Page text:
Danish Parliament Passes Law Allowing Gov’t to Send Asylum Seekers to Countries Outside Europe

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by Nikita Folomov

In May, the Danish government officially scrapped plans to open a so-called departure centre for immigrants slated for expulsion on the island of Langeland, after fierce opposition from parliamentary allies and local islanders.

The Danish Parliament has passed a law that allows the government to relocate asylum seekers to countries outside Europe. According to the legislation, refugees arriving in the country can be moved to asylum centres in a partner country, particularly outside Europe, where their cases would then be reviewed.

Asylum seekers will have to submit an application in person at the Danish border and then be relocated to an asylum centre. Once the application is approved, the applicant is granted refugee status and would be given the right to live in the host country.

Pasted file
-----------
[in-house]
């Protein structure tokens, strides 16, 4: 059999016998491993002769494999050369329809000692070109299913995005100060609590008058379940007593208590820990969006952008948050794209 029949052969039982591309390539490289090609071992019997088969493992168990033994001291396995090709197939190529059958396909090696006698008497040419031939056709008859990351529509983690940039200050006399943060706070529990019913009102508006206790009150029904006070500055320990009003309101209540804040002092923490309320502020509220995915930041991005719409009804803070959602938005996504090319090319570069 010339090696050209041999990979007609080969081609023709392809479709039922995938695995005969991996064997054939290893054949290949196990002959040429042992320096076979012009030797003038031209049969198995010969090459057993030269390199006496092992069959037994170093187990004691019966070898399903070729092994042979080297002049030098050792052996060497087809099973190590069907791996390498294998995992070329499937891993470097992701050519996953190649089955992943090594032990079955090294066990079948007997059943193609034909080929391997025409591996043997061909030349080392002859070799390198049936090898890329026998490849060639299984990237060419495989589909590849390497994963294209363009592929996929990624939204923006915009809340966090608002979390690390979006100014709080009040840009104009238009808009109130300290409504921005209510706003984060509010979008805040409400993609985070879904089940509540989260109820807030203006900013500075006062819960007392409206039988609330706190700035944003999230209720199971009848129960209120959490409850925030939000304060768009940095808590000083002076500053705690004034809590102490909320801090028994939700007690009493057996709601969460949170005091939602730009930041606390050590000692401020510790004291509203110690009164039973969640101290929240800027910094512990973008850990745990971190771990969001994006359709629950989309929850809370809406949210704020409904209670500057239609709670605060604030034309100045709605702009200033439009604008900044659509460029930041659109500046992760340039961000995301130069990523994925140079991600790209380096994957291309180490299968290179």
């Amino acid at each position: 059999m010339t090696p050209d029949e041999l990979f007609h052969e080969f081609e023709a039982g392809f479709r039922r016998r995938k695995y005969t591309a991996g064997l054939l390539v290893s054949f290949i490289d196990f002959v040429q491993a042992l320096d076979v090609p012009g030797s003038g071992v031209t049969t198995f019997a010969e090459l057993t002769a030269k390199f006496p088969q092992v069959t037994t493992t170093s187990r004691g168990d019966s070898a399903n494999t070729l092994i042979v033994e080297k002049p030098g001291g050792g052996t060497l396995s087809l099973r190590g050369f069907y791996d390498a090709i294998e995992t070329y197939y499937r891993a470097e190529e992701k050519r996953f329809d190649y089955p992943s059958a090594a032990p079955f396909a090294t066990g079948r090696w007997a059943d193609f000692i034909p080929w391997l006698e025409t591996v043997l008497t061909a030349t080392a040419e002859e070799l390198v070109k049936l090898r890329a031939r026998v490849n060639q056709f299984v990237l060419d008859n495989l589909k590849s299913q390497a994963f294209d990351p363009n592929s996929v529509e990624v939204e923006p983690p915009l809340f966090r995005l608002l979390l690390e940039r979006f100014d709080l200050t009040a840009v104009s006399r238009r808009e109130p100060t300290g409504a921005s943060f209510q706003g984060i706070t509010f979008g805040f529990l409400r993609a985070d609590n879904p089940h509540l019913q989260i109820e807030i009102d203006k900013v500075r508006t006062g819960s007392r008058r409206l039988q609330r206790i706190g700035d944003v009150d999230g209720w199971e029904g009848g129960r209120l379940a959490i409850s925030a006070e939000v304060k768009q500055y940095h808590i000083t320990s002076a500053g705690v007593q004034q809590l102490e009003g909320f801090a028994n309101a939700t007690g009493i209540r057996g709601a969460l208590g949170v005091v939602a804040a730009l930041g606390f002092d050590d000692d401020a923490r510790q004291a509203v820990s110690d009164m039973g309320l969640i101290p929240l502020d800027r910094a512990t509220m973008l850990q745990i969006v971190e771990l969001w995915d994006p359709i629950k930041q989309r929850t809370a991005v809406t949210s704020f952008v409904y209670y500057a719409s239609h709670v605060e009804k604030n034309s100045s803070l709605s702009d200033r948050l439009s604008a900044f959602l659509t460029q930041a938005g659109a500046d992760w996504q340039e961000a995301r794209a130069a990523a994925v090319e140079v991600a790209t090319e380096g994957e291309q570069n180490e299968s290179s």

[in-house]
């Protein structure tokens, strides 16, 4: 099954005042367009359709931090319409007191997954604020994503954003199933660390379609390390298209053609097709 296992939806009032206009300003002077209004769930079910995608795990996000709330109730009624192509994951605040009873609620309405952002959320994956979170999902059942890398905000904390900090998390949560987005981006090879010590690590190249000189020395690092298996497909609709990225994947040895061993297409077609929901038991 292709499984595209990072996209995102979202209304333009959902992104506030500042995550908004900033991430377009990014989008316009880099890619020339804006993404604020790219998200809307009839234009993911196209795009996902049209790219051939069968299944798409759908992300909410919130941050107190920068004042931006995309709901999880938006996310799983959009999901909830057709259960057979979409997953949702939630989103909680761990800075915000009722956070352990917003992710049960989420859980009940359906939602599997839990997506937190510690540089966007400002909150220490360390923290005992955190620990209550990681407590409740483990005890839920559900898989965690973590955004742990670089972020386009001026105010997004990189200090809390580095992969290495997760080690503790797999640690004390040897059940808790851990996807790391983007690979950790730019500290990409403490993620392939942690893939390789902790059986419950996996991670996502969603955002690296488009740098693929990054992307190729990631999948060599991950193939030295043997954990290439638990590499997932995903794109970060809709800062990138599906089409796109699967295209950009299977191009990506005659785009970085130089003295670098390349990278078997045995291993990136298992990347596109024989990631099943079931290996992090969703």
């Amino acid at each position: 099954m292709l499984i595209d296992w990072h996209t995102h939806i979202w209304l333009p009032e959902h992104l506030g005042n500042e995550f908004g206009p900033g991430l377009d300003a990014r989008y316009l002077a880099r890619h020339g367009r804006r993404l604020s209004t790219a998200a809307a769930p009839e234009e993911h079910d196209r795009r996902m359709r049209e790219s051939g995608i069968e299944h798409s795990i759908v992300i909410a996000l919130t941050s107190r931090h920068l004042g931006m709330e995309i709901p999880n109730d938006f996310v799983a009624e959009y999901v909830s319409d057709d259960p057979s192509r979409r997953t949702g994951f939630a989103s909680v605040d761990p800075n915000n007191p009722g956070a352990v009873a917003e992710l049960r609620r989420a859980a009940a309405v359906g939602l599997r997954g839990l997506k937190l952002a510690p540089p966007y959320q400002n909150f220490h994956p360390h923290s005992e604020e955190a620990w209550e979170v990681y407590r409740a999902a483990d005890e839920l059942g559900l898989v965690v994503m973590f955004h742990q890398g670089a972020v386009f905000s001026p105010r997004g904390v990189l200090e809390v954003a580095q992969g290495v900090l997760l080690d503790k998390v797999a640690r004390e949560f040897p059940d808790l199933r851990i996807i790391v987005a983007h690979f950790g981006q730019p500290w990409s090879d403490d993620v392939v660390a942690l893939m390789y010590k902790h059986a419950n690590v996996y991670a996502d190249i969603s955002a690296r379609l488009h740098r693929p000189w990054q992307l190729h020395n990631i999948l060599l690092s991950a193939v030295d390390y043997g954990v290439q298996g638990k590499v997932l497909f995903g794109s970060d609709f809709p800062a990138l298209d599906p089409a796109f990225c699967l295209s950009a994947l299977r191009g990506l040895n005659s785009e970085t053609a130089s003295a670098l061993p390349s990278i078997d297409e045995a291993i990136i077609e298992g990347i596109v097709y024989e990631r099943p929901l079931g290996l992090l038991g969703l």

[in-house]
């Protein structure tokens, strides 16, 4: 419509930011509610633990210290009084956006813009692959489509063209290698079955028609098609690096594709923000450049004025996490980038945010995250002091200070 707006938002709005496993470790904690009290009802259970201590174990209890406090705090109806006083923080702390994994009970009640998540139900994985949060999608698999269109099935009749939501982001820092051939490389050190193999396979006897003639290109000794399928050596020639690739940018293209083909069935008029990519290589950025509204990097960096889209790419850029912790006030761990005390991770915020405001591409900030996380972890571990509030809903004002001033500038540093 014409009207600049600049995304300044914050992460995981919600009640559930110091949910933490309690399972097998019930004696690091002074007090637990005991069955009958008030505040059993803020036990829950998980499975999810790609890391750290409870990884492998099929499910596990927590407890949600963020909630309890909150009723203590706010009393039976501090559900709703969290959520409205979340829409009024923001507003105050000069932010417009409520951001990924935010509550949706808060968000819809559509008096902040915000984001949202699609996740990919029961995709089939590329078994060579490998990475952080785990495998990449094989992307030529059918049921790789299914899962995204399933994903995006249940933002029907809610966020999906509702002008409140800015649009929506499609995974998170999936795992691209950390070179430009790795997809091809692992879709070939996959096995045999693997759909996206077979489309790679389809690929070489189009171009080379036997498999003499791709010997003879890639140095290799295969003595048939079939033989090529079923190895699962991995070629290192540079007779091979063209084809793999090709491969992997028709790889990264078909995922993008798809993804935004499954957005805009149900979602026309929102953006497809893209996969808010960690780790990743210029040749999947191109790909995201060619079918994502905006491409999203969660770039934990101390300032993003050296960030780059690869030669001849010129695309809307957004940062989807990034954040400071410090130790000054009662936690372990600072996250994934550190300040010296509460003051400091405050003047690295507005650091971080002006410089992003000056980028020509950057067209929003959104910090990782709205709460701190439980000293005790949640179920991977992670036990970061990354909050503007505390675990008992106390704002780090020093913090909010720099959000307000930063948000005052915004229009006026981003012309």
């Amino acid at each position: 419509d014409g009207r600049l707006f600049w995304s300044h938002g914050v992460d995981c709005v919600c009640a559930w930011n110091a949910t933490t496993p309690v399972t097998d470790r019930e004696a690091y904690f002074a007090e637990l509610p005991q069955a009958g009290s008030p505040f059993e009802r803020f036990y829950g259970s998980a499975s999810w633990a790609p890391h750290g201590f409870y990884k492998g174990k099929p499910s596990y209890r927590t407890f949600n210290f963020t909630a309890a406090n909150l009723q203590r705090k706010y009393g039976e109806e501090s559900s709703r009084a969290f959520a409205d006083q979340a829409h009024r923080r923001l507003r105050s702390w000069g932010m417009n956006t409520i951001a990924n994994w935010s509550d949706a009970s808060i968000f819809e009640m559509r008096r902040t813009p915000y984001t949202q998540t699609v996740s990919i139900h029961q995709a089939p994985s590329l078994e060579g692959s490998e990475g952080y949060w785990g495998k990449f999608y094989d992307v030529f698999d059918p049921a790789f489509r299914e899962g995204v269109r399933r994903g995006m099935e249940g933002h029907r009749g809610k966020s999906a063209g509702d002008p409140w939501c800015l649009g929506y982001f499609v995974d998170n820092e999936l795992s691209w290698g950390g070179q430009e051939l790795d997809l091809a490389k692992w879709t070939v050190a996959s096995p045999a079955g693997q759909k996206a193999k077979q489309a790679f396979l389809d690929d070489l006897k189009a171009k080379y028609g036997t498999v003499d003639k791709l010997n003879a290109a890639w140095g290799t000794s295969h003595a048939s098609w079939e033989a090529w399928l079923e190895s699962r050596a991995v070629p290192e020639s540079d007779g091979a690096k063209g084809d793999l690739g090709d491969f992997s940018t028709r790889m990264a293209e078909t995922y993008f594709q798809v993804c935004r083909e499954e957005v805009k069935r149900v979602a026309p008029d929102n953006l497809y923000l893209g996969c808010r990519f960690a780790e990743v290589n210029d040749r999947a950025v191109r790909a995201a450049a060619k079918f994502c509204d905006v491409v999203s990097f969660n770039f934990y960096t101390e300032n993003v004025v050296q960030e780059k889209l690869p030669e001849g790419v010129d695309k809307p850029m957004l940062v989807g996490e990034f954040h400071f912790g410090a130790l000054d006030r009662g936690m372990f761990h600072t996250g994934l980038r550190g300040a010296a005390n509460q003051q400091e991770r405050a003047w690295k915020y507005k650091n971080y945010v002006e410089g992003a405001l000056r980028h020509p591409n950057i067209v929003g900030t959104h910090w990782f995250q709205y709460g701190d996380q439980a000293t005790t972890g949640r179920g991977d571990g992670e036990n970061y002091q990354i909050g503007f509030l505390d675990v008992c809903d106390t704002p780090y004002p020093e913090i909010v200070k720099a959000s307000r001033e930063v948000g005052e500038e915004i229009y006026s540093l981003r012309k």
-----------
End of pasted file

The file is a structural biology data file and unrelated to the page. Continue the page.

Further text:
“A system of transferring asylum seekers to a third country must, of course, be established within the framework of international conventions”, AFP cited Migration Minister Mattias Tesfaye as saying.

It was earlier reported that the legislation is aimed at establishing a legal foundation for the transfer of people seeking international protection in Denmark to a third country. While Denmark is expected to cover transfer expenses, the host country is to carry out the processing of asylum requests.

The government says no country has yet agreed to collaborate on the project, but there are five to 10 countries Denmark is currently negotiating with on the matter.

Sputnik

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